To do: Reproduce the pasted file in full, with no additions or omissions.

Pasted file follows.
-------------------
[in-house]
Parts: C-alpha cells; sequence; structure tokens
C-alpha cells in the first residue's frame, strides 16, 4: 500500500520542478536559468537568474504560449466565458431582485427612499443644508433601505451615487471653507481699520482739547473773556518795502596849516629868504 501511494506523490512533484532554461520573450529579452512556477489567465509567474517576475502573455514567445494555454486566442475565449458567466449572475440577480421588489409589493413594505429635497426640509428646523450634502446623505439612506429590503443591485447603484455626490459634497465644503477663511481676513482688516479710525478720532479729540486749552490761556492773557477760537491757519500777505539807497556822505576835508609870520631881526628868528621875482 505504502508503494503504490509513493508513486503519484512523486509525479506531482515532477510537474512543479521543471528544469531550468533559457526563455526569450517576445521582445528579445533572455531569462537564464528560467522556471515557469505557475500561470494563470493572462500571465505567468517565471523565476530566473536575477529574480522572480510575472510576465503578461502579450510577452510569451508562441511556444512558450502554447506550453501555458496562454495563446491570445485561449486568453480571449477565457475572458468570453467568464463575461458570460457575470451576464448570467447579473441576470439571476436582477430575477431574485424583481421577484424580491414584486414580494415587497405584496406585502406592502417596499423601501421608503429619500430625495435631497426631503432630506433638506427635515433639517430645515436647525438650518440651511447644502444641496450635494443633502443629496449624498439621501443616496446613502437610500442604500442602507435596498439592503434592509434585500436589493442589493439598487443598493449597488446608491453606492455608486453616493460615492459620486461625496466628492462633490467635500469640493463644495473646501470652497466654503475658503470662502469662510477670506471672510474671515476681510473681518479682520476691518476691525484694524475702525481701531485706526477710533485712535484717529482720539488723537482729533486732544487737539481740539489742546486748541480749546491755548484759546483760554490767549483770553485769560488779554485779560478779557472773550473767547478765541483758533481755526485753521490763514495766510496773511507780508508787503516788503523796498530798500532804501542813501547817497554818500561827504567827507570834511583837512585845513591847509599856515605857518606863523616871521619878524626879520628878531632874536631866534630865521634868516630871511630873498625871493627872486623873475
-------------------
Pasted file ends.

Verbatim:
[in-house]
Parts: C-alpha cells; sequence; structure tokens
C-alpha cells in the first residue's frame, strides 16, 4: 500500500520542478536559468537568474504560449466565458431582485427612499443644508433601505451615487471653507481699520482739547473773556518795502596849516629868504 501511494506523490512533484532554461520573450529579452512556477489567465509567474517576475502573455514567445494555454486566442475565449458567466449572475440577480421588489409589493413594505429635497426640509428646523450634502446623505439612506429590503443591485447603484455626490459634497465644503477663511481676513482688516479710525478720532479729540486749552490761556492773557477760537491757519500777505539807497556822505576835508609870520631881526628868528621875482 505504502508503494503504490509513493508513486503519484512523486509525479506531482515532477510537474512543479521543471528544469531550468533559457526563455526569450517576445521582445528579445533572455531569462537564464528560467522556471515557469505557475500561470494563470493572462500571465505567468517565471523565476530566473536575477529574480522572480510575472510576465503578461502579450510577452510569451508562441511556444512558450502554447506550453501555458496562454495563446491570445485561449486568453480571449477565457475572458468570453467568464463575461458570460457575470451576464448570467447579473441576470439571476436582477430575477431574485424583481421577484424580491414584486414580494415587497405584496406585502406592502417596499423601501421608503429619500430625495435631497426631503432630506433638506427635515433639517430645515436647525438650518440651511447644502444641496450635494443633502443629496449624498439621501443616496446613502437610500442604500442602507435596498439592503434592509434585500436589493442589493439598487443598493449597488446608491453606492455608486453616493460615492459620486461625496466628492462633490467635500469640493463644495473646501470652497466654503475658503470662502469662510477670506471672510474671515476681510473681518479682520476691518476691525484694524475702525481701531485706526477710533485712535484717529482720539488723537482729533486732544487737539481740539489742546486748541480749546491755548484759546483760554490767549483770553485769560488779554485779560478779557472773550473767547478765541483758533481755526485753521490763514495766510496773511507780508508787503516788503523796498530798500532804501542813501547817497554818500561827504567827507570834511583837512585845513591847509599856515605857518606863523616871521619878524626879520628878531632874536631866534630865521634868516630871511630873498625871493627872486623873475